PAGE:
I'm not doubting the NSA and other agencies are "involved" with the various tech companies and I like their allusions when naming their secret programs- but that is my main problem with the theory. Presumably "code names" for "super secret" plans would be randomly assigned so even the revealing of the name wouldn't grant an idea of what the program is about. Naming a "super secret" project to allowing, essentially, spying on everyone after Odin's ability to do so (which he got by losing an eye- short version) doesn't seem secure. Then again the spooks could be naming projects so closely to what the project so that if it comes out it would seed some doubt in the public's eye: "you really think we would be so stupid to name a secret project by a name giving away the purpose?" "Come on, nothing to see here but some people's 'conspiracy theory' and some accidental chip design problems.")

Re: S.P.E.C.T.R.E. meltdown!
« Reply #6 on: January 20, 2018, 06:22:05 PM »
Presumably "code names" for "super secret" plans would be randomly assigned

I don't find it plausible that the company was randomly named, "Intel."



"you really think we would be so stupid to name a secret project by a name giving away the purpose?"

https://en.wikipedia.org/wiki/The_Purloined_Letter

Re: S.P.E.C.T.R.E. meltdown!
« Reply #7 on: January 20, 2018, 06:38:01 PM »
I don't find it plausible that the company was randomly named, "Intel."
Or that they informally call the intelligence agency" the company" and the other one (of now many) "no such company."

Good points above.

Re: S.P.E.C.T.R.E. meltdown!
« Reply #8 on: January 20, 2018, 06:49:26 PM »
and the other one (of now many) "no such company."


I'm old enough to remember when popular opinion of the existence of the National Security Agency was right up there with the existence of Bigfoot. "hahah they can't listen to all the phonecalls, that's impossible"



yeah sure right.

Re: S.P.E.C.T.R.E. meltdown!
« Reply #9 on: January 21, 2018, 11:01:47 AM »
I have a friend who calls once a week to complain about everything. As she is an old woman with only two cats, the “conversations” are never less than an hour. My contribution is an occasional grunt while I read Bellgab. I certainly hope that some NSA bastard has to listen to it.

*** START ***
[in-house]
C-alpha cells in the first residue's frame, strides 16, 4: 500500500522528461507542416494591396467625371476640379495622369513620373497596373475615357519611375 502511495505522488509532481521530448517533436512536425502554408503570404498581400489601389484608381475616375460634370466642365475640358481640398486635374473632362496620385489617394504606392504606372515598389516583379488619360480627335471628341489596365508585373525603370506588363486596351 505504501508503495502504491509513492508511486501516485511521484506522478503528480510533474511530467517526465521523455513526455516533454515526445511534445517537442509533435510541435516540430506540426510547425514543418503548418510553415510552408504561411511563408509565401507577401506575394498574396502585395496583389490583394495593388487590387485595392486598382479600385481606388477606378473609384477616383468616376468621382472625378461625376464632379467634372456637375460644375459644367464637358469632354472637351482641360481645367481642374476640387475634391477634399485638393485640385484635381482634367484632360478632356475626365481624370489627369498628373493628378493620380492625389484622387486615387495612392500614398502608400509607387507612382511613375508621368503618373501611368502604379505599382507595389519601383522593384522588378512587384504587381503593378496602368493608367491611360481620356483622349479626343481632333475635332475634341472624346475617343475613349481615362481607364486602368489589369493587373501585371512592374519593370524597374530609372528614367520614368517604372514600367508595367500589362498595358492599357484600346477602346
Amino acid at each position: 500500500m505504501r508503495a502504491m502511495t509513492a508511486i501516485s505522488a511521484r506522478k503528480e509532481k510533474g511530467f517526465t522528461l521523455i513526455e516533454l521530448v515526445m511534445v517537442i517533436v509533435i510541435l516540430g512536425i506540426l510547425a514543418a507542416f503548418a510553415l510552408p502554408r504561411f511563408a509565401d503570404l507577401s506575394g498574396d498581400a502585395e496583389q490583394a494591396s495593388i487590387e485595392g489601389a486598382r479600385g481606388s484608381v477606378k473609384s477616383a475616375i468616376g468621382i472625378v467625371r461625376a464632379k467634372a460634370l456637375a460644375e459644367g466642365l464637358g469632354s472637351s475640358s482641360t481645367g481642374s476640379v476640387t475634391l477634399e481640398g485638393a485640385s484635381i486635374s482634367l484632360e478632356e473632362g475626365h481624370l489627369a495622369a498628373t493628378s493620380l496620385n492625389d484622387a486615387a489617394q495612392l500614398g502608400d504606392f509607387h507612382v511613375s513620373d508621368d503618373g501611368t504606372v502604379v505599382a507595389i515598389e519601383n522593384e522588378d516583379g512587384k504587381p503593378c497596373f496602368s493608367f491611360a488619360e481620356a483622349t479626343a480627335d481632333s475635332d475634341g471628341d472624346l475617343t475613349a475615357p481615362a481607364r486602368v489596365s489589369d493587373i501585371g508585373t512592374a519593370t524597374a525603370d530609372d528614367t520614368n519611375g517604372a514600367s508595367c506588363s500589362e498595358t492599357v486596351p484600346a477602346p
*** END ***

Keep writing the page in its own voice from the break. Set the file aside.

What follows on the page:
Re: S.P.E.C.T.R.E. meltdown!
« Reply #10 on: January 21, 2018, 11:53:40 AM »
I have a friend who calls once a week to complain about everything. As she is an old woman with only two cats, the “conversations” are never less than an hour. My contribution is an occasional grunt while I read Bellgab. I certainly hope that some NSA bastard has to listen to it.
"They" will tell you it is comparatively low-pay but the real reason is above.  ;) When "they" are going for electronic systems to "listen," record, and data-mine.
http://www.chicagotribune.com/news/nationworld/ct-nsa-losing-talent-20180102-story.html

Re: S.P.E.C.T.R.E. meltdown!
« Reply #11 on: January 21, 2018, 12:39:36 PM »
I certainly hope that some NSA bastard has to listen to it.

Machines parse the recordings. A human doesn't get to peruse the index/ToC of every call one has ever participated in until robots put up a flag.

Most people do not realize--at all--that modern computing was invented in the 1800s. Everything a TRS-80 could do, could be done by steam pistons and vacuum tubes a hundred years prior, albeit with wildly gross inefficiency.

When the transistor was developed in the Fifties, it was then possible to get those same systems working on a much more affordable and ubiquitous scale. But before the hardware existed to run it, software to manage every aspect of human life was already being deliberated, designed, authored, & tested.

Before the technology to manufacture millions of touchscreens went online, decades of research and development went into preparing technological gates* for that inevitable future.

The reader is encouraged to draw their own conclusions from this point forward. Namaste.